Heller Profiles

The Heller School for Social Policy and Management at Brandeis University

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Henrieta Madarova

Czech Republic • Partner, Advance Healthcare Management Institute

MS '06

Reengineering Healthcare in Central and Eastern Europe

Henrieta Madarova, MS '06, helps health care insurers and providers understand health policy and economics.

Fall 2010

Henrieta Madarova, MS '06, is an entrepreneur determined to foster innovation in the health care industry.

Sounds like an all-American challenge, right? The twist is that this 32-year-old alumna is working to ensure the success of health care institutions in the Czech Republic and Slovakia, two European countries that, until 1989, were a single communist-ruled state.

Madarova has developed the Advance Healthcare Management Institute, which offers an executive education program to help health care insurers and providers in the Czech Republic understand health policy and economics. It also teaches practical tools for improving the quality and efficiency of health care institutions.

The institute, Madarova says, strives to produce well-rounded, flexible health care leaders who know how to use rational decision making to solve problems and deal with an ever-increasing scarcity of public-health resources.

Madarova also does strategic planning in health care in Slovakia, designing projects that improve quality and efficiency at the country's biggest private health insurance company, Dovera.

Before coming to the Heller School, Madarova worked as a health-reform team member for Slovakia's minister of health. Back then, she explains, Central and Eastern Europe had no formal university programs focused on health policy. As a result, she says, she and her health-reform colleagues "were mostly self-educated enthusiasts who had read a few English-language articles and books about health policy."

But Madarova wanted to learn much more about the intersection of economics and health policy, and she began to look for a relevant graduate program. "When a colleague from the World Bank recommended the Heller School, I did not hesitate one minute," she says.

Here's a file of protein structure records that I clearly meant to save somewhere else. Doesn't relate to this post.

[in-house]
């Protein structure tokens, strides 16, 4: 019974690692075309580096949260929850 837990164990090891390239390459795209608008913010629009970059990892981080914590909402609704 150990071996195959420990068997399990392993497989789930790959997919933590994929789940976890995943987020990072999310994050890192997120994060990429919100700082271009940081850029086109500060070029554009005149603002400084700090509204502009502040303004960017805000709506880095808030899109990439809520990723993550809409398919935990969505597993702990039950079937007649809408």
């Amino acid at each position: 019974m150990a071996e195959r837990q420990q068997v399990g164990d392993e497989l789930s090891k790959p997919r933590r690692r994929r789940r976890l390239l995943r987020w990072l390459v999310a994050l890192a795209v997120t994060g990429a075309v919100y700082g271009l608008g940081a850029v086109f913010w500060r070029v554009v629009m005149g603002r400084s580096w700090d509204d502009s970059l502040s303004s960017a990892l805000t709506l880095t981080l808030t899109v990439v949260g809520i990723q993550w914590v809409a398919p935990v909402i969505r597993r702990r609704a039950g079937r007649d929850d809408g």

"The health system is a very sensitive sector, where a desire for immortality meets with strict principles of economics," Madarova says. "At the policy level, you need to understand the underlying principles before proposing a solution or a change." The Heller School gave her that grounding.

Madarova says she relished having access to up-to-date health-policy research at Heller, as well as all the opportunities to discuss issues with experienced faculty and students. She says she often uses the arguments she learned at Heller to encourage health-policy changes in the Czech Republic and Slovakia.

After graduating from Heller, Madarova coestablished and worked as a senior health policy analyst for a think tank. Following that, she advised the Czech Republic's minister of health on health care financing reform. The push then, she says, was to introduce medical savings accounts and managed-care plans, modeled on the U.S. system. But the proposed reforms weren't well understood by the public and have not yet been implemented.

When Madarova and her Ministry of Health colleagues realized a number of stakeholders in the Czech Republic health system -- including managers in health-insurance companies and health care providers--didn't understand basic health-system principles and terminology, they decided to establish an education program for top- and mid-level health care executives. And so the Advance Healthcare Management Institute was born.

In Central and Eastern European countries, access to health care is considered a universal right, provided to all citizens regardless of their ability to pay. Despite this, Madarova points out, health systems there face a number of thorny challenges that the United States is confronting, including the graying of their population and rapidly increasing healthcare costs.

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